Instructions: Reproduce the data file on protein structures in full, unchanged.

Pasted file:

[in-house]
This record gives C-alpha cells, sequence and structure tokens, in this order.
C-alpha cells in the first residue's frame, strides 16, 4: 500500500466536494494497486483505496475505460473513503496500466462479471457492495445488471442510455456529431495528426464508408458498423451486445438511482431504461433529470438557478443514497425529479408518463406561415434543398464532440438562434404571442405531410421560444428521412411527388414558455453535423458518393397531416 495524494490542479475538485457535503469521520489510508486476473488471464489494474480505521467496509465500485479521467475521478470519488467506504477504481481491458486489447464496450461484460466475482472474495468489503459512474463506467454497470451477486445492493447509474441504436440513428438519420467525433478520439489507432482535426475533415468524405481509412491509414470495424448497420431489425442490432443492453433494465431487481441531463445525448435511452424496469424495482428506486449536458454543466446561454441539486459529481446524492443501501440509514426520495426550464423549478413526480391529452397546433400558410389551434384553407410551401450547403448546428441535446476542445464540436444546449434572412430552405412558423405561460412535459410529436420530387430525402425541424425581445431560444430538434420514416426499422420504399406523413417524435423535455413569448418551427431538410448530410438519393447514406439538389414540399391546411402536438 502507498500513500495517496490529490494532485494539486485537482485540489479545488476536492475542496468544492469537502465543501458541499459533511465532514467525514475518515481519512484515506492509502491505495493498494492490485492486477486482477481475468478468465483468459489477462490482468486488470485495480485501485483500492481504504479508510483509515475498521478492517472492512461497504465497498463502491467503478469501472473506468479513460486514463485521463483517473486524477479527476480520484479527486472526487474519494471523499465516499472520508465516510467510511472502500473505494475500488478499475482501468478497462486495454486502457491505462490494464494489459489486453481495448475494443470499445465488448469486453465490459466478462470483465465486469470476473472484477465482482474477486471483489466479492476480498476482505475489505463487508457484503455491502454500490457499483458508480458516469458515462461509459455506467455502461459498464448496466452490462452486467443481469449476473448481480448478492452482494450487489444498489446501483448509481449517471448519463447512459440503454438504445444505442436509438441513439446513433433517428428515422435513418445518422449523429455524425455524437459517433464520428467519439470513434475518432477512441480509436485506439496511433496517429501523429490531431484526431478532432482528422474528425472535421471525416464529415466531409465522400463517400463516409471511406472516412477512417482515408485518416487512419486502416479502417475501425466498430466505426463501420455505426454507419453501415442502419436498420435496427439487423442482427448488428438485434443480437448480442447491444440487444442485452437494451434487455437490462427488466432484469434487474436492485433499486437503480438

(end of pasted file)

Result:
[in-house]
This record gives C-alpha cells, sequence and structure tokens, in this order.
C-alpha cells in the first residue's frame, strides 16, 4: 500500500466536494494497486483505496475505460473513503496500466462479471457492495445488471442510455456529431495528426464508408458498423451486445438511482431504461433529470438557478443514497425529479408518463406561415434543398464532440438562434404571442405531410421560444428521412411527388414558455453535423458518393397531416 495524494490542479475538485457535503469521520489510508486476473488471464489494474480505521467496509465500485479521467475521478470519488467506504477504481481491458486489447464496450461484460466475482472474495468489503459512474463506467454497470451477486445492493447509474441504436440513428438519420467525433478520439489507432482535426475533415468524405481509412491509414470495424448497420431489425442490432443492453433494465431487481441531463445525448435511452424496469424495482428506486449536458454543466446561454441539486459529481446524492443501501440509514426520495426550464423549478413526480391529452397546433400558410389551434384553407410551401450547403448546428441535446476542445464540436444546449434572412430552405412558423405561460412535459410529436420530387430525402425541424425581445431560444430538434420514416426499422420504399406523413417524435423535455413569448418551427431538410448530410438519393447514406439538389414540399391546411402536438 502507498500513500495517496490529490494532485494539486485537482485540489479545488476536492475542496468544492469537502465543501458541499459533511465532514467525514475518515481519512484515506492509502491505495493498494492490485492486477486482477481475468478468465483468459489477462490482468486488470485495480485501485483500492481504504479508510483509515475498521478492517472492512461497504465497498463502491467503478469501472473506468479513460486514463485521463483517473486524477479527476480520484479527486472526487474519494471523499465516499472520508465516510467510511472502500473505494475500488478499475482501468478497462486495454486502457491505462490494464494489459489486453481495448475494443470499445465488448469486453465490459466478462470483465465486469470476473472484477465482482474477486471483489466479492476480498476482505475489505463487508457484503455491502454500490457499483458508480458516469458515462461509459455506467455502461459498464448496466452490462452486467443481469449476473448481480448478492452482494450487489444498489446501483448509481449517471448519463447512459440503454438504445444505442436509438441513439446513433433517428428515422435513418445518422449523429455524425455524437459517433464520428467519439470513434475518432477512441480509436485506439496511433496517429501523429490531431484526431478532432482528422474528425472535421471525416464529415466531409465522400463517400463516409471511406472516412477512417482515408485518416487512419486502416479502417475501425466498430466505426463501420455505426454507419453501415442502419436498420435496427439487423442482427448488428438485434443480437448480442447491444440487444442485452437494451434487455437490462427488466432484469434487474436492485433499486437503480438